‘Wow,’ breathed Michael, staring at the carnage.
He had been the perfect host – pule and caviar canapes; Dom Perignon 2006; Charbonnel et Walker chocolates; an ice sculpture of himself, towering over the congregation, a frozen collosus complete with ridges of slick hair and rictus smile – a frighteningly close likeness, his PA Imogen had said; floral displays of strelitzia, orchid and gloriosa lilies that soared to the ceiling; a ten piece, tux-clad band (smooth jazz, classy but easy standards, nothing experimental or hard on the ear) and the finishing touch – a point of perfect irony – tame mink, necks wreathed in pure gold chains, walked through the chittering throng by supermodels wearing floor length coats of the same glossy brown fur.
An evening that would be remembered for decades to come – the oppulence of Michael Philip O’Connell.
But Michael discovered too late that mink are vicious creatures who resent the close proximity of their murdered and skinned brethren and aren’t afraid to lash out at the nearest bare-toed supermodel in pin sharp revenge. And supermodels become dangerously unsteady when they have expensive mustelidae (not rodents – Imogen had made a point of telling him) gnawing on their painted and polished extremities. And who knew that ice sculptures of billionaires are surprisingly top heavy, even when nudged by girls with rope-skinny arms (he thought Imogen had muttered something about it being the fault of his oversized head, but he’d been distracted by the caviar smeared across the floor like a bankrupting dirty protest, so he could have misheard). And who knew that jazz trumpeters bled so freely when a hundred weight of strelitzia fall on them?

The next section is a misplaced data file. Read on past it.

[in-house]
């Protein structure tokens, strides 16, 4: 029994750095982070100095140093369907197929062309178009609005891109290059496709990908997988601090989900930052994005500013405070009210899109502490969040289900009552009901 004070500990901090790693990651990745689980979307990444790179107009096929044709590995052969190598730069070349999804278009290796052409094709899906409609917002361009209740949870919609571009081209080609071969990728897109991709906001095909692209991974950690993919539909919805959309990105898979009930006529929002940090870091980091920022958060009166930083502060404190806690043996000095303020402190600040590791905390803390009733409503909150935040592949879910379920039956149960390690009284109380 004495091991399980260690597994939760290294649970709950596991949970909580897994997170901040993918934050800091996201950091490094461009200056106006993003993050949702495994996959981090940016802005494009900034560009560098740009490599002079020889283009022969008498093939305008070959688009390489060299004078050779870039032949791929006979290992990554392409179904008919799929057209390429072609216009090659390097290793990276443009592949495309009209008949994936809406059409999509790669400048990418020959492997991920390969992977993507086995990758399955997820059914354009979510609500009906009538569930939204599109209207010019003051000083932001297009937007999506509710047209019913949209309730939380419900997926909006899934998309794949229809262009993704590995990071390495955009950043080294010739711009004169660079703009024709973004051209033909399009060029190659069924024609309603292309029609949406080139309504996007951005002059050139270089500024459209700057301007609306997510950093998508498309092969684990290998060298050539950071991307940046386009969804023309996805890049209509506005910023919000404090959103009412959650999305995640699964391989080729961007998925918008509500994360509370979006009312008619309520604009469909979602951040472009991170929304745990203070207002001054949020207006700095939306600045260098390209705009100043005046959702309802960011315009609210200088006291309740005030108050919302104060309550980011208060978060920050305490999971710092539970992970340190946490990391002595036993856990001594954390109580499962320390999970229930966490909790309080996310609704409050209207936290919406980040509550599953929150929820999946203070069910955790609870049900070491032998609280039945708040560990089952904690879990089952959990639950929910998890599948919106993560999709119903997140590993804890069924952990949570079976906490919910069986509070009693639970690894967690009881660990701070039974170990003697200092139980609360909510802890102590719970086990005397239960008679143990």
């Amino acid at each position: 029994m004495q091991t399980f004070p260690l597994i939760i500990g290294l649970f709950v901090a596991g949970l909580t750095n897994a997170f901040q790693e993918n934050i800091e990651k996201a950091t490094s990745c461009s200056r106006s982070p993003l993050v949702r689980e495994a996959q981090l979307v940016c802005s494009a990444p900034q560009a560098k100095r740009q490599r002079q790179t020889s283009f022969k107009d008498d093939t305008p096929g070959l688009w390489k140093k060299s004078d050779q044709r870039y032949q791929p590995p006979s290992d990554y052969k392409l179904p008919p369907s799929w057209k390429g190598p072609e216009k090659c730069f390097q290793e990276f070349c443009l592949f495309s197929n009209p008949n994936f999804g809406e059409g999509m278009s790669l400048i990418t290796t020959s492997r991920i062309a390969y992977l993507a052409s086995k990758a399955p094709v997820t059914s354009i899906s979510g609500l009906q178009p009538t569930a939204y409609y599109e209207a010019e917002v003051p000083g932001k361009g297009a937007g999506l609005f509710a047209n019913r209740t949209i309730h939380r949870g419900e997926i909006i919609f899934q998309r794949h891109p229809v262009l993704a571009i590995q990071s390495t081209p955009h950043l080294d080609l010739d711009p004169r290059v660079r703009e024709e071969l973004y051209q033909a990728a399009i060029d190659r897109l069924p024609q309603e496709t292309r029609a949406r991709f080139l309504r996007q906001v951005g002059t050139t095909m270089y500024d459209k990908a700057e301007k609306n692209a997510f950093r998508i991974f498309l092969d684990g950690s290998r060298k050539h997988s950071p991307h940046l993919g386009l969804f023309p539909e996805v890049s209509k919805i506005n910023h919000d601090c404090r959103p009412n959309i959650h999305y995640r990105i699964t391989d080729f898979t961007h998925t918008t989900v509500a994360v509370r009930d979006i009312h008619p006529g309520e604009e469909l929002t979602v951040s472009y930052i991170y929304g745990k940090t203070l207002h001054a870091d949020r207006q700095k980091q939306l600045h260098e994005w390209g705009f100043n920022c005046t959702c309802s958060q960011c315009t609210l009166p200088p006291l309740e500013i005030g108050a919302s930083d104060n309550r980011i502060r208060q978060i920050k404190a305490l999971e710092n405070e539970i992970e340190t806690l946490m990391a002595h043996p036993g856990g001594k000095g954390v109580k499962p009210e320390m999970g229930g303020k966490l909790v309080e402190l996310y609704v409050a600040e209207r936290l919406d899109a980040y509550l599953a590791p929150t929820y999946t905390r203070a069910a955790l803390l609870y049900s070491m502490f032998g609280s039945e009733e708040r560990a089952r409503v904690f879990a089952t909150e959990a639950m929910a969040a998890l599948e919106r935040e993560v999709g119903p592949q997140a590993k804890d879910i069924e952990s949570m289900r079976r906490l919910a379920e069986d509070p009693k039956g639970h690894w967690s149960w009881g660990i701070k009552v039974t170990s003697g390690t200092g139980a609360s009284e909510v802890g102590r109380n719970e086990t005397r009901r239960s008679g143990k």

As the screaming rose in pitch and the polished floor grew slick with melting ice, pule and blood, an unopened bottle of Dom Perignon rolled towards him, hitting the left toe of his Canali shoes. He picked up the bottle and a chunk of ice that had skidded along with it – the tip of his own nose if he wasn’t very much mistaken. He twisted the cork, easing out the last millimetres with his thumb and pushed the ice nose into the bottle.
As the champagne bubbles popped on the roof of his mouth, he was already planning his next birthday – perhaps a yoga retreat in Nepal? He’d ask Imogen to arrange it – once she’d stopped laughing.
Written for Stephanie at Word Adventures’ #tuesdayuseitinasentence. Use the prompt word – today it’s HOST – to write a post. See here to play along and to read the other stories.